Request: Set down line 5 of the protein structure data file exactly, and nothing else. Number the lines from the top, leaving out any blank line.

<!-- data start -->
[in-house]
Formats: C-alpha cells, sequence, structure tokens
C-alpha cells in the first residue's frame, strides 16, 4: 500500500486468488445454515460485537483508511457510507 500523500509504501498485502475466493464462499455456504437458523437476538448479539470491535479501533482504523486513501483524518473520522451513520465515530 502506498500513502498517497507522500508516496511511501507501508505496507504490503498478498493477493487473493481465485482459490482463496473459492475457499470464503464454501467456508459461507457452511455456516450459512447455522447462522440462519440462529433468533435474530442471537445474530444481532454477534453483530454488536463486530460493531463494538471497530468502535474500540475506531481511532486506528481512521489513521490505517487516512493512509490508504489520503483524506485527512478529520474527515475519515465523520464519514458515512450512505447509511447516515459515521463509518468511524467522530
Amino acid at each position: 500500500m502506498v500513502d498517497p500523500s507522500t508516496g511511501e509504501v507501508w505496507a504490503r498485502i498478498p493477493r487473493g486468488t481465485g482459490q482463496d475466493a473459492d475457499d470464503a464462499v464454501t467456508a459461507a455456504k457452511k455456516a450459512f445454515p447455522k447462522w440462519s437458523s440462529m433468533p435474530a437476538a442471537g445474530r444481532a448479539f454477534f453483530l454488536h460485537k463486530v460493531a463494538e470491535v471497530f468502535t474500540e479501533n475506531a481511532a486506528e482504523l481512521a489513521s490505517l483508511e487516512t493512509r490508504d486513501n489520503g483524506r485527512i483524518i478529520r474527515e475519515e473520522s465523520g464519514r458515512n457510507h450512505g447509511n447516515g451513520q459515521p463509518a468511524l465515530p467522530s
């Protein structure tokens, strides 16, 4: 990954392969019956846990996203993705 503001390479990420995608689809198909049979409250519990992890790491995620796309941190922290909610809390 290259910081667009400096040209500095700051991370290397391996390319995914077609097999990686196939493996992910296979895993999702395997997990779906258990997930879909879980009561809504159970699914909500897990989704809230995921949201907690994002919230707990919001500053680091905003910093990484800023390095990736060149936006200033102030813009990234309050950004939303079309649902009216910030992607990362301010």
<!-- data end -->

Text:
């Protein structure tokens, strides 16, 4: 990954392969019956846990996203993705 503001390479990420995608689809198909049979409250519990992890790491995620796309941190922290909610809390 290259910081667009400096040209500095700051991370290397391996390319995914077609097999990686196939493996992910296979895993999702395997997990779906258990997930879909879980009561809504159970699914909500897990989704809230995921949201907690994002919230707990919001500053680091905003910093990484800023390095990736060149936006200033102030813009990234309050950004939303079309649902009216910030992607990362301010």